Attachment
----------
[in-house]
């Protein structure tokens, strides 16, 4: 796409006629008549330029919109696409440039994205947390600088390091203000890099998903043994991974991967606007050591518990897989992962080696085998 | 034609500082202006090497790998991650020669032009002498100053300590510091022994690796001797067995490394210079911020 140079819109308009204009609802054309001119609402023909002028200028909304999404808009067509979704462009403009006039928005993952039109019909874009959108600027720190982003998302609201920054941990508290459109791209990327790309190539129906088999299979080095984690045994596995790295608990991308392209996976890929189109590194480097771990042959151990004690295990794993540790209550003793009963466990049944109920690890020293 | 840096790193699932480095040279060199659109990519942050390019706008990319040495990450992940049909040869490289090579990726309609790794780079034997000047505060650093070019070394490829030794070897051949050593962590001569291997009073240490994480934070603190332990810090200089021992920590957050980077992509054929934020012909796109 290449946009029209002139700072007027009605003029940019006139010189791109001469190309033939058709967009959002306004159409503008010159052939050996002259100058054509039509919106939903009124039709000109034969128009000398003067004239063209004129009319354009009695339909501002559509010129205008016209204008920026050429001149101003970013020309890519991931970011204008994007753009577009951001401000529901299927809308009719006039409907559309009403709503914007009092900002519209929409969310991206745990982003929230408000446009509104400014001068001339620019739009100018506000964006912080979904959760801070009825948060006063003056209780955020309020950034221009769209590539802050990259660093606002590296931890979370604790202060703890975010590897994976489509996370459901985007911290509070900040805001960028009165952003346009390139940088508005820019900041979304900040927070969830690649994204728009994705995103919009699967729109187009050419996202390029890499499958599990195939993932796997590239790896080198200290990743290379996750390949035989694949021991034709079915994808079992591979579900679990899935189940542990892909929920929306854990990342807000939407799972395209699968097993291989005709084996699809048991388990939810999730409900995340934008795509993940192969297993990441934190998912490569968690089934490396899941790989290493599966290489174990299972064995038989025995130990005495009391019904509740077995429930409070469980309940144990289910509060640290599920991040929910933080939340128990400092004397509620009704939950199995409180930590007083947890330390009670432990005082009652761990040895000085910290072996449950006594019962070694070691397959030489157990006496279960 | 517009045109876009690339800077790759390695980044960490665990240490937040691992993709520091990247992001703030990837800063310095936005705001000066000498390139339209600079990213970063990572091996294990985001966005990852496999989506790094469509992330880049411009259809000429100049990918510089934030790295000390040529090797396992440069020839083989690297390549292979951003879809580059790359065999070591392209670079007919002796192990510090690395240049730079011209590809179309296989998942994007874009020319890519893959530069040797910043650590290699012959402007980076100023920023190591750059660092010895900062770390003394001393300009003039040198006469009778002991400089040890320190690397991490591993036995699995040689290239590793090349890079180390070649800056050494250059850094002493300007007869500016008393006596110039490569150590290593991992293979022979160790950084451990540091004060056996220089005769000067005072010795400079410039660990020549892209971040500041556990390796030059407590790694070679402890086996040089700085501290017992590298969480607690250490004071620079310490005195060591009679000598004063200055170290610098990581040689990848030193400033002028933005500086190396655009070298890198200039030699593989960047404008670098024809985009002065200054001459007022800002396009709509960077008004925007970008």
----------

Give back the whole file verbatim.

[in-house]
């Protein structure tokens, strides 16, 4: 796409006629008549330029919109696409440039994205947390600088390091203000890099998903043994991974991967606007050591518990897989992962080696085998 | 034609500082202006090497790998991650020669032009002498100053300590510091022994690796001797067995490394210079911020 140079819109308009204009609802054309001119609402023909002028200028909304999404808009067509979704462009403009006039928005993952039109019909874009959108600027720190982003998302609201920054941990508290459109791209990327790309190539129906088999299979080095984690045994596995790295608990991308392209996976890929189109590194480097771990042959151990004690295990794993540790209550003793009963466990049944109920690890020293 | 840096790193699932480095040279060199659109990519942050390019706008990319040495990450992940049909040869490289090579990726309609790794780079034997000047505060650093070019070394490829030794070897051949050593962590001569291997009073240490994480934070603190332990810090200089021992920590957050980077992509054929934020012909796109 290449946009029209002139700072007027009605003029940019006139010189791109001469190309033939058709967009959002306004159409503008010159052939050996002259100058054509039509919106939903009124039709000109034969128009000398003067004239063209004129009319354009009695339909501002559509010129205008016209204008920026050429001149101003970013020309890519991931970011204008994007753009577009951001401000529901299927809308009719006039409907559309009403709503914007009092900002519209929409969310991206745990982003929230408000446009509104400014001068001339620019739009100018506000964006912080979904959760801070009825948060006063003056209780955020309020950034221009769209590539802050990259660093606002590296931890979370604790202060703890975010590897994976489509996370459901985007911290509070900040805001960028009165952003346009390139940088508005820019900041979304900040927070969830690649994204728009994705995103919009699967729109187009050419996202390029890499499958599990195939993932796997590239790896080198200290990743290379996750390949035989694949021991034709079915994808079992591979579900679990899935189940542990892909929920929306854990990342807000939407799972395209699968097993291989005709084996699809048991388990939810999730409900995340934008795509993940192969297993990441934190998912490569968690089934490396899941790989290493599966290489174990299972064995038989025995130990005495009391019904509740077995429930409070469980309940144990289910509060640290599920991040929910933080939340128990400092004397509620009704939950199995409180930590007083947890330390009670432990005082009652761990040895000085910290072996449950006594019962070694070691397959030489157990006496279960 | 517009045109876009690339800077790759390695980044960490665990240490937040691992993709520091990247992001703030990837800063310095936005705001000066000498390139339209600079990213970063990572091996294990985001966005990852496999989506790094469509992330880049411009259809000429100049990918510089934030790295000390040529090797396992440069020839083989690297390549292979951003879809580059790359065999070591392209670079007919002796192990510090690395240049730079011209590809179309296989998942994007874009020319890519893959530069040797910043650590290699012959402007980076100023920023190591750059660092010895900062770390003394001393300009003039040198006469009778002991400089040890320190690397991490591993036995699995040689290239590793090349890079180390070649800056050494250059850094002493300007007869500016008393006596110039490569150590290593991992293979022979160790950084451990540091004060056996220089005769000067005072010795400079410039660990020549892209971040500041556990390796030059407590790694070679402890086996040089700085501290017992590298969480607690250490004071620079310490005195060591009679000598004063200055170290610098990581040689990848030193400033002028933005500086190396655009070298890198200039030699593989960047404008670098024809985009002065200054001459007022800002396009709509960077008004925007970008």